Tweaking Azure Function Configuration

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A concise way to describe serverless is to steal a quote from Todd Howard’s E3 presentation in 2015: it just works.

In essence, you upload your code to Azure Functions and its runtime takes care of the rest. This approach works perfectly nine times out of ten. There are some occasions, however, where you need to adjust the knobs and dials of the runtime environment.

Most configurable settings are controlled through the host.json file. This file is at the root of every functions project. It starts out as an empty JSON document within which you add customizations.

Once a Function app is deployed, the contents of host.json are visible in the portal by clicking on the Function app in question, and then on Function app Settings.

Every configuration setting is explained in detail on Microsoft Docs. While many of them can be handy, there are only a handful that you need to know early on. So let’s have a look at those settings, what they do, and why they are useful.


A Function app project can accommodate a large number of functions. By default, the functions host starts all the functions in the project. Oftentimes, you only want to run one or two functions at a time, typically for testing purposes.

The functions entry lets you do just that by telling the runtime which functions to start. Any function that isn’t listed will not execute.

    "functions": [ 

Microsoft recommend using this setting only for your local hosting environment. But if you commit the host.json file with this entry, dotnet publish will include it as part of the deployment package. That means that when you deploy the package to Azure, the same setting will apply, and that’s not so good. You can avoid this from happening by performing a JSON substitution on the file as part of your build pipeline.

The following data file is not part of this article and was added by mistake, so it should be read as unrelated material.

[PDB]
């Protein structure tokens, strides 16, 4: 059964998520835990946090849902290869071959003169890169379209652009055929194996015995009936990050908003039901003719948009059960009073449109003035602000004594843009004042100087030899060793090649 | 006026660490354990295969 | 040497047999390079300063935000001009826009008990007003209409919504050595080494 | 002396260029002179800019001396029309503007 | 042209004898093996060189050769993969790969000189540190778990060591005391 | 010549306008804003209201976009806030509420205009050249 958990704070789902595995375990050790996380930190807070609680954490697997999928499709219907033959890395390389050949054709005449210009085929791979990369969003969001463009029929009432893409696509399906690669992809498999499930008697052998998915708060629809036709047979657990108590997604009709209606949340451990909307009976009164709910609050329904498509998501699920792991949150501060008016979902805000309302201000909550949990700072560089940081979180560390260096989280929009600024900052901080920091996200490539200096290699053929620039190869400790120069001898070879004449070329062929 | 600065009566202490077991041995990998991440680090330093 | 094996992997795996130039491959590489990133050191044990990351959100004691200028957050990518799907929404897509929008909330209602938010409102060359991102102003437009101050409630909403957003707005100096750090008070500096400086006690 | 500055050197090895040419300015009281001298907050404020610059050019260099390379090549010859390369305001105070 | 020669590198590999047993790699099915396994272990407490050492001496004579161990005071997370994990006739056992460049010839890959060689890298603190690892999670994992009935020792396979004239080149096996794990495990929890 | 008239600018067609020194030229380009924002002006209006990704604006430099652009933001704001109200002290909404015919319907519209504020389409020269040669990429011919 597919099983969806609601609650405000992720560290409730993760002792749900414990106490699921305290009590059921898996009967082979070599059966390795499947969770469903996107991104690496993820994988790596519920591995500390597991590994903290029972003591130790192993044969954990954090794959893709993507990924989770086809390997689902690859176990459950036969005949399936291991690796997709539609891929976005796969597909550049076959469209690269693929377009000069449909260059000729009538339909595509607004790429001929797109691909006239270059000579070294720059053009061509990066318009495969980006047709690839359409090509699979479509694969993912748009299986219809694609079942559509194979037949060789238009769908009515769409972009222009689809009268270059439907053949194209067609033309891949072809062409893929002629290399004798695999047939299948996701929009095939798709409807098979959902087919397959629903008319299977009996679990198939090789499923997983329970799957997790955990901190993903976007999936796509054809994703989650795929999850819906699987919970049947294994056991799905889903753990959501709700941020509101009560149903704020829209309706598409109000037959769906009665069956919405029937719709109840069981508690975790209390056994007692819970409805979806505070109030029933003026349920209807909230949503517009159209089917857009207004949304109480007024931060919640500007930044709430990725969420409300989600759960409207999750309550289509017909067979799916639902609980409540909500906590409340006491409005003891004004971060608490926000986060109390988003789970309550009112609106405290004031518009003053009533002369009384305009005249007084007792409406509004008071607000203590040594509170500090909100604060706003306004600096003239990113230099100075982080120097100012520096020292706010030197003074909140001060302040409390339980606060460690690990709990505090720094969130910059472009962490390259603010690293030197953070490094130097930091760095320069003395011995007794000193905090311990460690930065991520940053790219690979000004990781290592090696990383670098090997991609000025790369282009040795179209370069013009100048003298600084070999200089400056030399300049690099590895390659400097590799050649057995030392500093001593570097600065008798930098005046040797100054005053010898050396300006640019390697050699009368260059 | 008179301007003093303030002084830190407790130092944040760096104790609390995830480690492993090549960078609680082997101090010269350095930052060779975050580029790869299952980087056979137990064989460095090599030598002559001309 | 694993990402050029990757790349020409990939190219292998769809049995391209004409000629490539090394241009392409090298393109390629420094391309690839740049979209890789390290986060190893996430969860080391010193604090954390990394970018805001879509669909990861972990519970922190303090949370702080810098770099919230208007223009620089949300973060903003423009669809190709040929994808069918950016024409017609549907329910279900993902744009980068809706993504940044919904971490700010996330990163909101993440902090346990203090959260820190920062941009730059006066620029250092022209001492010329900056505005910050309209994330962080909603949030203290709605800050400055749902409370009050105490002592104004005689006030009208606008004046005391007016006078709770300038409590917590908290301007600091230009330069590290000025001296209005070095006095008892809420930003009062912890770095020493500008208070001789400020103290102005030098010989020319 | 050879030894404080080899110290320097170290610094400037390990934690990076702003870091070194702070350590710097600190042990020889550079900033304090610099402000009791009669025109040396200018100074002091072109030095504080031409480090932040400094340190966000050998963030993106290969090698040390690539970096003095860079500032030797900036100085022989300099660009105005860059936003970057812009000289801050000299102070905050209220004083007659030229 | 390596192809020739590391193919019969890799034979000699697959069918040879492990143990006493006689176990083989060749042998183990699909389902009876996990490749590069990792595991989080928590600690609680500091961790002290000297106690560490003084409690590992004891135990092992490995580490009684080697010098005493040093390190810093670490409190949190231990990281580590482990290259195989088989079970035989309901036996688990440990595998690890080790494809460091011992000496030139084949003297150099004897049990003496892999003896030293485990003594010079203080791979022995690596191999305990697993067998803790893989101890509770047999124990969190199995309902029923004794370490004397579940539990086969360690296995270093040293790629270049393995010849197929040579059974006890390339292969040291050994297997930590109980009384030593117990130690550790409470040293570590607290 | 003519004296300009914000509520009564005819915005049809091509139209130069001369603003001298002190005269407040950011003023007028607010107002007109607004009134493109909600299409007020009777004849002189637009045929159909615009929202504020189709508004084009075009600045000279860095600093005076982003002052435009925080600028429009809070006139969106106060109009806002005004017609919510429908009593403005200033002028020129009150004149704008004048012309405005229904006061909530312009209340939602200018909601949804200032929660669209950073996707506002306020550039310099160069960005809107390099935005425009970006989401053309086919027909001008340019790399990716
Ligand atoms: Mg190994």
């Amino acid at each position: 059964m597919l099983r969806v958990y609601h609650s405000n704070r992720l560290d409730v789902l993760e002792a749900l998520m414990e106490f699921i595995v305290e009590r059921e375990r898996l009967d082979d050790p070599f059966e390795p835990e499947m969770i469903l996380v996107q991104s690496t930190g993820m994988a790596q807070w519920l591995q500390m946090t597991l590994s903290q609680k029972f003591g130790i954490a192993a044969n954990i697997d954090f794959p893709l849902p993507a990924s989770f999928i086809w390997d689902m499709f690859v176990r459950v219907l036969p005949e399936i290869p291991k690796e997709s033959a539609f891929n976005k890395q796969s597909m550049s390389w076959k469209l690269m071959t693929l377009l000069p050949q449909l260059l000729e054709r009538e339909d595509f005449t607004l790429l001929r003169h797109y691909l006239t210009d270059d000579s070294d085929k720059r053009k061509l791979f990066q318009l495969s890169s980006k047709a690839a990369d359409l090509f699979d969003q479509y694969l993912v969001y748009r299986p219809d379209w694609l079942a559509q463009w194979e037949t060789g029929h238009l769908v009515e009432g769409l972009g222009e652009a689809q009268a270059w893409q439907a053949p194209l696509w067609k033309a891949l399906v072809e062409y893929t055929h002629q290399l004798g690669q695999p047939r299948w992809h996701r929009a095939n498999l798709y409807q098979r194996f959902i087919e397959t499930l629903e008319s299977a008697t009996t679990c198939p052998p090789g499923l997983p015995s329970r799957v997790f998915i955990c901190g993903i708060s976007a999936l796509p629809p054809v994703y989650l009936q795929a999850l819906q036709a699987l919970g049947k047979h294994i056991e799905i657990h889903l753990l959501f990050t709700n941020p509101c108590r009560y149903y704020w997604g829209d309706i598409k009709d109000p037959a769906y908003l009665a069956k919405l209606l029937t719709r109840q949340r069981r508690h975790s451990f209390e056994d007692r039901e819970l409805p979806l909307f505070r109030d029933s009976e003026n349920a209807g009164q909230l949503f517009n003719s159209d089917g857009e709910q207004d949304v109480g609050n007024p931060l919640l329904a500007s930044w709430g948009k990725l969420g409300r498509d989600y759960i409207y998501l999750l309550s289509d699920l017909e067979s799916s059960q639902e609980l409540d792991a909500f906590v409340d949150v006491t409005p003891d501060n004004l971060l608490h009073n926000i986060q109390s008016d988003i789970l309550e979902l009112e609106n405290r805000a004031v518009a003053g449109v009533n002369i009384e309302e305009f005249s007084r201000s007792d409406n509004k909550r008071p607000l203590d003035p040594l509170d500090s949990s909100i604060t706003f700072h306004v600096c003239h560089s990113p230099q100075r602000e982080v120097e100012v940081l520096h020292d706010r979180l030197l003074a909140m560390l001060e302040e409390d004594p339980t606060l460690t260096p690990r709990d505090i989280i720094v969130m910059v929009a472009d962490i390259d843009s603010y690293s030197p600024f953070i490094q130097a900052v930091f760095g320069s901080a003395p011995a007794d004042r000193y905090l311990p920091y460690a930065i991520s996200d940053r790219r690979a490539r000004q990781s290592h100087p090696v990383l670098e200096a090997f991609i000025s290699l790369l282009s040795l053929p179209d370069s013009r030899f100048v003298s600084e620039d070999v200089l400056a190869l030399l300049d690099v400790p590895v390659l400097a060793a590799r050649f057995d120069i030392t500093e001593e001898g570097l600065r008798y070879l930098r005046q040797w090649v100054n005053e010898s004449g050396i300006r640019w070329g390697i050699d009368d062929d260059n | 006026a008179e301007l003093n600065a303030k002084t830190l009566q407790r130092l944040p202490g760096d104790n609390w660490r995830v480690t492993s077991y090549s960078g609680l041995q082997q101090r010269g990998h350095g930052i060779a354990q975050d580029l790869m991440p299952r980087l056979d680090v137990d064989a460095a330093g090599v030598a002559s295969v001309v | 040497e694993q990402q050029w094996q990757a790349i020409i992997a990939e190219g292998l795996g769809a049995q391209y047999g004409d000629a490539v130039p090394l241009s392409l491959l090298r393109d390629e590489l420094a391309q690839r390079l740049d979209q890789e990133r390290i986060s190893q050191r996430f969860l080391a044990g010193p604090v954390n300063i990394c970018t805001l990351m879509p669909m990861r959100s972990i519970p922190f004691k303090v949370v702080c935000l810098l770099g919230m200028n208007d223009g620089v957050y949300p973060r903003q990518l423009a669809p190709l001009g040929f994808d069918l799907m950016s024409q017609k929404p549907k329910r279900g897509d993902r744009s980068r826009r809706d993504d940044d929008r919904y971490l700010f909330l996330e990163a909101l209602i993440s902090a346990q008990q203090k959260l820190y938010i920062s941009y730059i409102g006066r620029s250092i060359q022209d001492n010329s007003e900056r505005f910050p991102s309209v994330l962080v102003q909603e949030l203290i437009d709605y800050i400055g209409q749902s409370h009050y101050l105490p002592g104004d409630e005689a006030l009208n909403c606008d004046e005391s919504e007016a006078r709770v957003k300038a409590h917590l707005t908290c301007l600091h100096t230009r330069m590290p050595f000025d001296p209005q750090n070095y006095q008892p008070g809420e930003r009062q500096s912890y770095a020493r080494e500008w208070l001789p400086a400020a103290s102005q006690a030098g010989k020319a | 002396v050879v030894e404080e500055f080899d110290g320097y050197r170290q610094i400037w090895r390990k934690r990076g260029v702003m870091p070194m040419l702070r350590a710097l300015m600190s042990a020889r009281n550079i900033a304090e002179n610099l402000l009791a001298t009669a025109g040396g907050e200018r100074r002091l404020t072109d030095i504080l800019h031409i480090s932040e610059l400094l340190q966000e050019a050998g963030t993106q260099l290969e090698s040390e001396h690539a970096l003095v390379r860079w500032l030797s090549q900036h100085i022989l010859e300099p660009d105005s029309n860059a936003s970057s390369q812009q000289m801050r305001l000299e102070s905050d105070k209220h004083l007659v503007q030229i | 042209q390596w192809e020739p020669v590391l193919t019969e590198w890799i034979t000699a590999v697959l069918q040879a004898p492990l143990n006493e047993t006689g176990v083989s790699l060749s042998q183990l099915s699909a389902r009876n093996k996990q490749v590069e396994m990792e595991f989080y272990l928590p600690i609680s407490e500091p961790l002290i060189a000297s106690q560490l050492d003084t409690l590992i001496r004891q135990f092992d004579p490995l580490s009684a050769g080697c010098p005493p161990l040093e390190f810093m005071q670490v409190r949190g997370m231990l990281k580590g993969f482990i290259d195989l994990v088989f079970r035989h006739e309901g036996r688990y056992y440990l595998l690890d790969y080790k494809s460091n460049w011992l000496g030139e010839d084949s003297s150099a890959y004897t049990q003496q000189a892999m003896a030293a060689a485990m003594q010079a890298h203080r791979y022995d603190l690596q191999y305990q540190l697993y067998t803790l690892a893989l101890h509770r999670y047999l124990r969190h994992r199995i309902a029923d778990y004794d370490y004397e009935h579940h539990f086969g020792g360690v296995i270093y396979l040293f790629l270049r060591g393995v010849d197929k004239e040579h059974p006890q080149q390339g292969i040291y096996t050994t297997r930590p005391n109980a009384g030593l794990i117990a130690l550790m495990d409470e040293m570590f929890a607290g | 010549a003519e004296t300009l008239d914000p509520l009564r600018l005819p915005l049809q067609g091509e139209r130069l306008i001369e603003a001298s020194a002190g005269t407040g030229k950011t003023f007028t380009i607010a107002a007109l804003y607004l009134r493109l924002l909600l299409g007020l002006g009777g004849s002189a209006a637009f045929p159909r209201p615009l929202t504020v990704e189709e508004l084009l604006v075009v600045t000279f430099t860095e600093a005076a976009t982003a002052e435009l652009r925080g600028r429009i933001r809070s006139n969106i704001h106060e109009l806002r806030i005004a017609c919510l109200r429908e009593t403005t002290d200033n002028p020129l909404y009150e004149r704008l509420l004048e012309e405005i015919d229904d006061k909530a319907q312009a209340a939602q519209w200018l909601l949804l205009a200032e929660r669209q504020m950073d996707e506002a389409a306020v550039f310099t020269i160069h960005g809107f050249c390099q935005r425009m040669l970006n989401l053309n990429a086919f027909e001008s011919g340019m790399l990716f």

There are two different plans for Azure Functions: Consumption and App Service. On the App Service plan, timeouts aren’t a concern. On the consumption plan, the default timeout for functions is five minutes, and can be extended up to ten minutes.

The functionTimeout frequently needs to be changed for functions that react to Service Bus messages. That’s because background worker functions typically perform long-running tasks that go beyond the default five minute timeout. Which brings me to a related parameter for the service bus trigger…


By default, a message received from a Service Bus queue is locked for a five-minute window. During that time, no other instance of the function can receive the message.

But if your function is still processing five minutes later, the message once again becomes visible, and another running instance can receive it. This isn’t usually the desirable behaviour, since it would result in duplicate processing.

Luckily, you can avoid this from happening by changing the maxAutoRenewDuration parameter. The parameter tells Service Bus to automatically renew the lock on the message for the specified duration, ensuring that no one else can receive the message during that time.

The default value is five minutes, but my rule of thumb is to set the maxAutoRenewDuration to the same value as the function’s timeout.


There are many aspects of the logging behaviour that can be controlled. One of the most interesting is the ability to set different log levels per function.

For the most part, you want the log level of your functions to be set to a clutter-free level, typically Information. You can accomplish this with the default property of the logging object.

"logging": {
    "logLevel": {
      "RoverAirways.Scheduler": "Verbose",
      "default": "Information"

But what if one of your functions is acting up, and you need to dig deeper? This is where per-function log level comes in to play. You can tell the functions runtime to log verbosely only for that function, avoiding the clutter that turning up the logging can generate.

Lots More To Discover

Of course, there are many other settings that can be changed. This is the essential list that I show developers when getting them started with Azure Functions.

You’re not limited to what’s in the host.json file either. There are other Function app platform settings that can be tweaked from the Azure portal. Have a look, you might find something pertinent to your functions.

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